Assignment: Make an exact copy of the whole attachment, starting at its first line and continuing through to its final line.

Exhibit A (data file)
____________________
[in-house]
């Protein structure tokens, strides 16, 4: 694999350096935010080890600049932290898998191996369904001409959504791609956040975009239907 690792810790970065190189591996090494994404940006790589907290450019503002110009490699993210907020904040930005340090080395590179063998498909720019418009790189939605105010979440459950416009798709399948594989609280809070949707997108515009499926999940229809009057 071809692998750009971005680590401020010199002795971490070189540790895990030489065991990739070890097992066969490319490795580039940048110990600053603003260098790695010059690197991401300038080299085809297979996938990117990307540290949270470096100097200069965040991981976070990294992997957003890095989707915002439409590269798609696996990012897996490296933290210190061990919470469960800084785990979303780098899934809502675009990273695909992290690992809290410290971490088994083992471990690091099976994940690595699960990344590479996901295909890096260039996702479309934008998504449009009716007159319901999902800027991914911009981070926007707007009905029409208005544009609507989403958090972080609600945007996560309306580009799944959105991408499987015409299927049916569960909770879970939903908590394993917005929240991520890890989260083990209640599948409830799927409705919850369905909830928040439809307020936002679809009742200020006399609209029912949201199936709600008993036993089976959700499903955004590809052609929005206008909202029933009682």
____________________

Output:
[in-house]
């Protein structure tokens, strides 16, 4: 694999350096935010080890600049932290898998191996369904001409959504791609956040975009239907 690792810790970065190189591996090494994404940006790589907290450019503002110009490699993210907020904040930005340090080395590179063998498909720019418009790189939605105010979440459950416009798709399948594989609280809070949707997108515009499926999940229809009057 071809692998750009971005680590401020010199002795971490070189540790895990030489065991990739070890097992066969490319490795580039940048110990600053603003260098790695010059690197991401300038080299085809297979996938990117990307540290949270470096100097200069965040991981976070990294992997957003890095989707915002439409590269798609696996990012897996490296933290210190061990919470469960800084785990979303780098899934809502675009990273695909992290690992809290410290971490088994083992471990690091099976994940690595699960990344590479996901295909890096260039996702479309934008998504449009009716007159319901999902800027991914911009981070926007707007009905029409208005544009609507989403958090972080609600945007996560309306580009799944959105991408499987015409299927049916569960909770879970939903908590394993917005929240991520890890989260083990209640599948409830799927409705919850369905909830928040439809307020936002679809009742200020006399609209029912949201199936709600008993036993089976959700499903955004590809052609929005206008909202029933009682």